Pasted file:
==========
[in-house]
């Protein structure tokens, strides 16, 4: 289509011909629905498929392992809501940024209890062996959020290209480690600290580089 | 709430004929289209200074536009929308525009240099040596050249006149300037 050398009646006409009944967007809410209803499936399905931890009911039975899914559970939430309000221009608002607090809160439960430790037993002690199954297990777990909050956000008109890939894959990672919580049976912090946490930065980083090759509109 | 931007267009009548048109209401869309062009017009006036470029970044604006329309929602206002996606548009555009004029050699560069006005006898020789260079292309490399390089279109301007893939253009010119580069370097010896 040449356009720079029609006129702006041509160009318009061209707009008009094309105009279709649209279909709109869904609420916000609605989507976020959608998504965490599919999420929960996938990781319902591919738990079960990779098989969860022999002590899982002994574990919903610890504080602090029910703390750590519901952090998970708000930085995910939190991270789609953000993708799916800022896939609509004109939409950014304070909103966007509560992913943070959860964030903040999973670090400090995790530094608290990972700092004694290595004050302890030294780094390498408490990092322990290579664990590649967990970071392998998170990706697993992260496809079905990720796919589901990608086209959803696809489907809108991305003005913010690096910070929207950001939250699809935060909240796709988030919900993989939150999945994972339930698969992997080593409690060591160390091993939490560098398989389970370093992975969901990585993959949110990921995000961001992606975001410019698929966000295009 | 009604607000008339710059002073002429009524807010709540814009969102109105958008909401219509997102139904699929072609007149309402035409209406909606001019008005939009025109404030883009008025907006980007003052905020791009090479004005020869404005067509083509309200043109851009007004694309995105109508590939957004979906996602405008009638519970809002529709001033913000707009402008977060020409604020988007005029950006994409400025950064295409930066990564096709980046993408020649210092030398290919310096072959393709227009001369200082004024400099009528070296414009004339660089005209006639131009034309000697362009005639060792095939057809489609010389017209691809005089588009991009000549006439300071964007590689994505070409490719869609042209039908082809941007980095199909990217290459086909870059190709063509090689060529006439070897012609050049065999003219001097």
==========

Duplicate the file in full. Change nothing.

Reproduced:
[in-house]
């Protein structure tokens, strides 16, 4: 289509011909629905498929392992809501940024209890062996959020290209480690600290580089 | 709430004929289209200074536009929308525009240099040596050249006149300037 050398009646006409009944967007809410209803499936399905931890009911039975899914559970939430309000221009608002607090809160439960430790037993002690199954297990777990909050956000008109890939894959990672919580049976912090946490930065980083090759509109 | 931007267009009548048109209401869309062009017009006036470029970044604006329309929602206002996606548009555009004029050699560069006005006898020789260079292309490399390089279109301007893939253009010119580069370097010896 040449356009720079029609006129702006041509160009318009061209707009008009094309105009279709649209279909709109869904609420916000609605989507976020959608998504965490599919999420929960996938990781319902591919738990079960990779098989969860022999002590899982002994574990919903610890504080602090029910703390750590519901952090998970708000930085995910939190991270789609953000993708799916800022896939609509004109939409950014304070909103966007509560992913943070959860964030903040999973670090400090995790530094608290990972700092004694290595004050302890030294780094390498408490990092322990290579664990590649967990970071392998998170990706697993992260496809079905990720796919589901990608086209959803696809489907809108991305003005913010690096910070929207950001939250699809935060909240796709988030919900993989939150999945994972339930698969992997080593409690060591160390091993939490560098398989389970370093992975969901990585993959949110990921995000961001992606975001410019698929966000295009 | 009604607000008339710059002073002429009524807010709540814009969102109105958008909401219509997102139904699929072609007149309402035409209406909606001019008005939009025109404030883009008025907006980007003052905020791009090479004005020869404005067509083509309200043109851009007004694309995105109508590939957004979906996602405008009638519970809002529709001033913000707009402008977060020409604020988007005029950006994409400025950064295409930066990564096709980046993408020649210092030398290919310096072959393709227009001369200082004024400099009528070296414009004339660089005209006639131009034309000697362009005639060792095939057809489609010389017209691809005089588009991009000549006439300071964007590689994505070409490719869609042209039908082809941007980095199909990217290459086909870059190709063509090689060529006439070897012609050049065999003219001097």